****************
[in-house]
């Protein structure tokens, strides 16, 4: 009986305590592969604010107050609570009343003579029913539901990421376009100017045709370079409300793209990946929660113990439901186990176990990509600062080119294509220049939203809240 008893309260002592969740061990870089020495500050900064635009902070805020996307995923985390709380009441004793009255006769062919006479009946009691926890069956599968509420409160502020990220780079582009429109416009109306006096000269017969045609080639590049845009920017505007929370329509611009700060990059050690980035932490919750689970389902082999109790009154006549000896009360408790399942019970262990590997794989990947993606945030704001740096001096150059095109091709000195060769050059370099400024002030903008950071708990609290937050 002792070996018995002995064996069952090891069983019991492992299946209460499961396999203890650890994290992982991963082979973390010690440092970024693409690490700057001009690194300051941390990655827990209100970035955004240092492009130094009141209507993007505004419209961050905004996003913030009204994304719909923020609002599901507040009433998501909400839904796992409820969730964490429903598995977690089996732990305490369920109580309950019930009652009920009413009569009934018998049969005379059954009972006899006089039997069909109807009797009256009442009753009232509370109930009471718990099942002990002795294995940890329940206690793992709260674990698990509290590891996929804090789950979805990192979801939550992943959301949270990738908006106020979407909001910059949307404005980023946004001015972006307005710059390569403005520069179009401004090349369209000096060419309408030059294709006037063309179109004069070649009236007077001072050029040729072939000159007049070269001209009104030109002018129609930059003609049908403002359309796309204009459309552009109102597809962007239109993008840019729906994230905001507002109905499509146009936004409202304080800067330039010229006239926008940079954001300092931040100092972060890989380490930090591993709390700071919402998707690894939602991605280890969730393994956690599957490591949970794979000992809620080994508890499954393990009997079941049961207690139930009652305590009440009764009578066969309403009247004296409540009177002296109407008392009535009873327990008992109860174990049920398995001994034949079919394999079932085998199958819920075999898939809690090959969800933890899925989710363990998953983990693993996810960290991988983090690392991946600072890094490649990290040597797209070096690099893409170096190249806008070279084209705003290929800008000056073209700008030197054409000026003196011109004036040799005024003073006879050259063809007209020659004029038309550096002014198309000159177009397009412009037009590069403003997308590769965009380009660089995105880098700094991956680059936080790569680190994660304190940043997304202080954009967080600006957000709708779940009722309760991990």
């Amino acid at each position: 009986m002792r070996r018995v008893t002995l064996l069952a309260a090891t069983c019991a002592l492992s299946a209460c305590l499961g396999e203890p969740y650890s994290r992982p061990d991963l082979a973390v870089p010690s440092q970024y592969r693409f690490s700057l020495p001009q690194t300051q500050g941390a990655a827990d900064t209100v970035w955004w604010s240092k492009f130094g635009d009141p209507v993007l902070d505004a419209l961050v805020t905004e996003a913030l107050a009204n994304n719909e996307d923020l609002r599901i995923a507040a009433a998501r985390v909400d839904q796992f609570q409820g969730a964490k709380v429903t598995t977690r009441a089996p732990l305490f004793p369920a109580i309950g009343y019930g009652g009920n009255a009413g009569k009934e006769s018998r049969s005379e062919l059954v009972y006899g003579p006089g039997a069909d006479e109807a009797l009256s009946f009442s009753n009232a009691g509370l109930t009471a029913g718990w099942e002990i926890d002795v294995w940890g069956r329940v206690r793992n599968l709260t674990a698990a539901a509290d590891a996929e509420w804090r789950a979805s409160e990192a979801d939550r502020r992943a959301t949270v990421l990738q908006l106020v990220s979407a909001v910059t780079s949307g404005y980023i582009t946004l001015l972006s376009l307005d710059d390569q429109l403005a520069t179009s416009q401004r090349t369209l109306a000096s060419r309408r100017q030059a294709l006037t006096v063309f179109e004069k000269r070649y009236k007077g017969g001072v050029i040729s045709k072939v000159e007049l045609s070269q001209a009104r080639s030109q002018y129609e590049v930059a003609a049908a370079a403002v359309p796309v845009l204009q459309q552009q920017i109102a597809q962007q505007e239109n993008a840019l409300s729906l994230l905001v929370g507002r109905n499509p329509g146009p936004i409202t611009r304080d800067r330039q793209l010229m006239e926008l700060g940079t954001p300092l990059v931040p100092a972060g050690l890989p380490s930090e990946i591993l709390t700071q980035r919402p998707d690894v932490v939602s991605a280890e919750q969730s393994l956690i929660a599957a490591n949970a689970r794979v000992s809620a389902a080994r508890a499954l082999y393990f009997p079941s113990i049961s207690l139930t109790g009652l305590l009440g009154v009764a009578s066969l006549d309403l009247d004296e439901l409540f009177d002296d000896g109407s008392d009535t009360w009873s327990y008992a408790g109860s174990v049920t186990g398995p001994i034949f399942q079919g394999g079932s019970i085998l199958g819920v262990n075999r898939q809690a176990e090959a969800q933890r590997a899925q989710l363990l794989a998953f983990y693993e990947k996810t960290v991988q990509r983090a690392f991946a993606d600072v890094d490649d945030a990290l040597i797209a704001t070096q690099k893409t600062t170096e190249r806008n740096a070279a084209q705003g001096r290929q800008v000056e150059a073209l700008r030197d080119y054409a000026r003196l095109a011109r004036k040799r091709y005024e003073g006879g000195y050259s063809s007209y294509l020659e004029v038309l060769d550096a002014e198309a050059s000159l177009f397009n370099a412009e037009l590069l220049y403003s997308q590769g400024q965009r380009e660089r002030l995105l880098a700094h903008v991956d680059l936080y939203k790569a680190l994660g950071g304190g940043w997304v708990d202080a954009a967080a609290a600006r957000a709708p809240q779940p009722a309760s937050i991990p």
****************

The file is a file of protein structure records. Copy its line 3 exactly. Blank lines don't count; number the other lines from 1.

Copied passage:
């Amino acid at each position: 009986m002792r070996r018995v008893t002995l064996l069952a309260a090891t069983c019991a002592l492992s299946a209460c305590l499961g396999e203890p969740y650890s994290r992982p061990d991963l082979a973390v870089p010690s440092q970024y592969r693409f690490s700057l020495p001009q690194t300051q500050g941390a990655a827990d900064t209100v970035w955004w604010s240092k492009f130094g635009d009141p209507v993007l902070d505004a419209l961050v805020t905004e996003a913030l107050a009204n994304n719909e996307d923020l609002r599901i995923a507040a009433a998501r985390v909400d839904q796992f609570q409820g969730a964490k709380v429903t598995t977690r009441a089996p732990l305490f004793p369920a109580i309950g009343y019930g009652g009920n009255a009413g009569k009934e006769s018998r049969s005379e062919l059954v009972y006899g003579p006089g039997a069909d006479e109807a009797l009256s009946f009442s009753n009232a009691g509370l109930t009471a029913g718990w099942e002990i926890d002795v294995w940890g069956r329940v206690r793992n599968l709260t674990a698990a539901a509290d590891a996929e509420w804090r789950a979805s409160e990192a979801d939550r502020r992943a959301t949270v990421l990738q908006l106020v990220s979407a909001v910059t780079s949307g404005y980023i582009t946004l001015l972006s376009l307005d710059d390569q429109l403005a520069t179009s416009q401004r090349t369209l109306a000096s060419r309408r100017q030059a294709l006037t006096v063309f179109e004069k000269r070649y009236k007077g017969g001072v050029i040729s045709k072939v000159e007049l045609s070269q001209a009104r080639s030109q002018y129609e590049v930059a003609a049908a370079a403002v359309p796309v845009l204009q459309q552009q920017i109102a597809q962007q505007e239109n993008a840019l409300s729906l994230l905001v929370g507002r109905n499509p329509g146009p936004i409202t611009r304080d800067r330039q793209l010229m006239e926008l700060g940079t954001p300092l990059v931040p100092a972060g050690l890989p380490s930090e990946i591993l709390t700071q980035r919402p998707d690894v932490v939602s991605a280890e919750q969730s393994l956690i929660a599957a490591n949970a689970r794979v000992s809620a389902a080994r508890a499954l082999y393990f009997p079941s113990i049961s207690l139930t109790g009652l305590l009440g009154v009764a009578s066969l006549d309403l009247d004296e439901l409540f009177d002296d000896g109407s008392d009535t009360w009873s327990y008992a408790g109860s174990v049920t186990g398995p001994i034949f399942q079919g394999g079932s019970i085998l199958g819920v262990n075999r898939q809690a176990e090959a969800q933890r590997a899925q989710l363990l794989a998953f983990y693993e990947k996810t960290v991988q990509r983090a690392f991946a993606d600072v890094d490649d945030a990290l040597i797209a704001t070096q690099k893409t600062t170096e190249r806008n740096a070279a084209q705003g001096r290929q800008v000056e150059a073209l700008r030197d080119y054409a000026r003196l095109a011109r004036k040799r091709y005024e003073g006879g000195y050259s063809s007209y294509l020659e004029v038309l060769d550096a002014e198309a050059s000159l177009f397009n370099a412009e037009l590069l220049y403003s997308q590769g400024q965009r380009e660089r002030l995105l880098a700094h903008v991956d680059l936080y939203k790569a680190l994660g950071g304190g940043w997304v708990d202080a954009a967080a609290a600006r957000a709708p809240q779940p009722a309760s937050i991990p």